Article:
Labour’s ally the Greens criticised the US airstrike for being “hasty” and “unilateral.” Its foreign affairs spokesman Kennedy Graham stated: “No wrong has ever been righted, no child has ever been protected and no conflict has ever been solved by launching missiles.” The same statement, however, made clear that the Greens would support a “multilateral” intervention approved by the United Nations. Graham attacked Russia and China for vetoing UN Security Council resolutions designed to pave the way for intervention in Syria.
There is widespread anti-war sentiment in the working class. A Facebook poll by TVNZ, asking whether New Zealand should join US action in Syria, found after the first four hours “3,429 had answered ‘no’ with just 336 saying ‘yes’.”
One comment on the poll referred to “the litany of lies” used by the US to start previous wars. The commenter, Frank, listed the Gulf of Tonkin attack used as a pretext for war in Vietnam, false reports of babies “thrown from incubators” in Kuwait in the lead-up to the first Gulf War in 1991, and fabricated claims of “weapons of mass destruction” used to justify the 2003 invasion of Iraq.
On the other hand, the middle class pseudo-left organisations, orbiting the trade union bureaucracy, academia and the opposition parties, are increasingly open in their support for imperialist war.
Syrian Solidarity New Zealand, a pro-intervention group heavily promoted by the media, supported Trump’s missile strike. Its spokesman Ali Akil told Radio NZ the attack was “one step in the right direction six years late. On its own, it’s not really going to do anything. If it is followed up then it might have an effect.”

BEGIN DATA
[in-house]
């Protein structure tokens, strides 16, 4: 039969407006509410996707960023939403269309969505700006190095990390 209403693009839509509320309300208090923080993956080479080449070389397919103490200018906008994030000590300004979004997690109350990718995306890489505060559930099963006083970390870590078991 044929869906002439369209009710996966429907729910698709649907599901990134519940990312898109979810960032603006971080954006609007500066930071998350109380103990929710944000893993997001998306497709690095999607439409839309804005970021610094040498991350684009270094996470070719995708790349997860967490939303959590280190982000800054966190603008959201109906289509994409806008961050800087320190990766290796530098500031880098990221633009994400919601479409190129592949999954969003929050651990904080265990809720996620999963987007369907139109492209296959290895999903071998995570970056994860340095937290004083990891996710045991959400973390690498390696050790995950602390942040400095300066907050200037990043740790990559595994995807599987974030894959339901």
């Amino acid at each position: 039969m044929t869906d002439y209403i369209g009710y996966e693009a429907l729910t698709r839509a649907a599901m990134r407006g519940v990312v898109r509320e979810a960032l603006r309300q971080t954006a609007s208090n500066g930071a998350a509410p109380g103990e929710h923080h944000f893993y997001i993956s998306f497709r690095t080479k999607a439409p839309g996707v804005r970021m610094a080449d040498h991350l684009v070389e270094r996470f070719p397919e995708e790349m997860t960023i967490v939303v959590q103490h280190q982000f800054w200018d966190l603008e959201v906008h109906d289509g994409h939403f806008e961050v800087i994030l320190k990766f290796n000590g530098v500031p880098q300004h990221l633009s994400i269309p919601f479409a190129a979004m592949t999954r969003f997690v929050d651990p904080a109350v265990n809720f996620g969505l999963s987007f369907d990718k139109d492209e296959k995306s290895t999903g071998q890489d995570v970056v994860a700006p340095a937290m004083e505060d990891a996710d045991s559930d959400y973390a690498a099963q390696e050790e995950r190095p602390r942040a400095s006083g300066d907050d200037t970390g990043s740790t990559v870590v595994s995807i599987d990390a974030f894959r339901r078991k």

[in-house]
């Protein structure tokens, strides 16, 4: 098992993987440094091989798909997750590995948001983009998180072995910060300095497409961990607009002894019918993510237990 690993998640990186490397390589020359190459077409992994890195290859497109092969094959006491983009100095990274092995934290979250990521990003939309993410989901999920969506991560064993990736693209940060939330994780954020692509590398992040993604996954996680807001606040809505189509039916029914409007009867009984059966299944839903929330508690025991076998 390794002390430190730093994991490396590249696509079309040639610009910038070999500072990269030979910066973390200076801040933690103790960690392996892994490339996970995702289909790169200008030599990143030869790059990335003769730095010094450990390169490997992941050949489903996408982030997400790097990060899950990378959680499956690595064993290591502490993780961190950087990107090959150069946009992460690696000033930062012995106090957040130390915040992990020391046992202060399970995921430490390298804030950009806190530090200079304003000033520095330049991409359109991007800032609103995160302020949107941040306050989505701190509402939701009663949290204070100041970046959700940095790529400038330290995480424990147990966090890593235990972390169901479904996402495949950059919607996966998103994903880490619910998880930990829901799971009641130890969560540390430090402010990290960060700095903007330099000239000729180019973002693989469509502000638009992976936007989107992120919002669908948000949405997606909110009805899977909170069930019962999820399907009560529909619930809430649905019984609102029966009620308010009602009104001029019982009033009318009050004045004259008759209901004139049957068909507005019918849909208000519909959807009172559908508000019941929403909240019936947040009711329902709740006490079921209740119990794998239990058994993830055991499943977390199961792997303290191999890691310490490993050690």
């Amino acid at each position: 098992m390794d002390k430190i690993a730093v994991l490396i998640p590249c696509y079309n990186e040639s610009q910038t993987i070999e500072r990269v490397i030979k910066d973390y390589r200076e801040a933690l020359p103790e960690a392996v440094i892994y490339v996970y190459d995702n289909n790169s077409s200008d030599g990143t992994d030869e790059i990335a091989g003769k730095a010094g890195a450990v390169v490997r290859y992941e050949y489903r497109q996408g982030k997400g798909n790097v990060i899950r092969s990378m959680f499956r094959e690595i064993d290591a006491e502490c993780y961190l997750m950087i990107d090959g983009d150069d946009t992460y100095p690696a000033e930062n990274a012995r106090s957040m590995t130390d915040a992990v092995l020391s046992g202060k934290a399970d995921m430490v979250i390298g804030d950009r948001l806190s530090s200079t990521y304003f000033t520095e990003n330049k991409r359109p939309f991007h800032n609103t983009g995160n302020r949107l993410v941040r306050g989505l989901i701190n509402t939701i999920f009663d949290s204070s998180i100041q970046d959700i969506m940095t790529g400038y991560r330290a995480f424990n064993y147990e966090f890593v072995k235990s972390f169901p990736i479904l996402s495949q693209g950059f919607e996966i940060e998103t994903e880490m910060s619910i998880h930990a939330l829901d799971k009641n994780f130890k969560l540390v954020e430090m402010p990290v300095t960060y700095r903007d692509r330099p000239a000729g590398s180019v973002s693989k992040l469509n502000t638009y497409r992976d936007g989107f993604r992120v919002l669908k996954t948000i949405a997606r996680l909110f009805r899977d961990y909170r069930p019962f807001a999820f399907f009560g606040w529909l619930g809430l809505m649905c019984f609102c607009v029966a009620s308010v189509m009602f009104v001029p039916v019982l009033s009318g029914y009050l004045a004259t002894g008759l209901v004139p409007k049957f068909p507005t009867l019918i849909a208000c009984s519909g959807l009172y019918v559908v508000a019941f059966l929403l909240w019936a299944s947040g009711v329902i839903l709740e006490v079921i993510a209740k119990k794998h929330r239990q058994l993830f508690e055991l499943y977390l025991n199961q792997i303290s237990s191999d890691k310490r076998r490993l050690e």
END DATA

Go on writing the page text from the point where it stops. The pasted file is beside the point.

Syrian Solidarity NZ is also promoted by the pseudo-left groups Fightback, Socialist Aotearoa and the International Socialist Organisation.
None of these groups has published a statement denouncing Trump’s missile strike and the New Zealand government’s support for it. All of them have instead lined up behind the US war for regime change and threats of war against Russia (see: “New Zealand pseudo-lefts hold protests to denounce Russia”).
Prominent Fightback member Daphne Lawless wrote on Facebook on April 7 that Trump “going after Assad would be like Joe Stalin going after Hitler—a good thing, on balance, done by a disgusting monster.”
She followed this absurd analogy by declaring that opponents of US intervention were “in the red-brown camp alongside the fascists and Vlad Putin. It remains to see what any Trumpist intervention in Syria would look like—it may be sensible and relatively successful like Libya or a clusterf..k like Iraq. But I doubt the father of the twin toddlers who were chlorine-gassed in Idlib by their own government is opposed to rolling the dice.”
One could hardly give a more explicit endorsement of US imperialism and denunciation of its opponents. For years the pseudo-lefts have falsely promoted the anti-Assad “rebels,” which are dominated by Al Qaeda-linked forces and funded by the US and its allies, as leaders of a “revolution.”
A genuine anti-war movement must be built based on internationalism and socialism, to stop the drive toward a Third World War. This can be done only in opposition to the entire capitalist political establishment, including the pseudo-left cheerleaders for imperialism.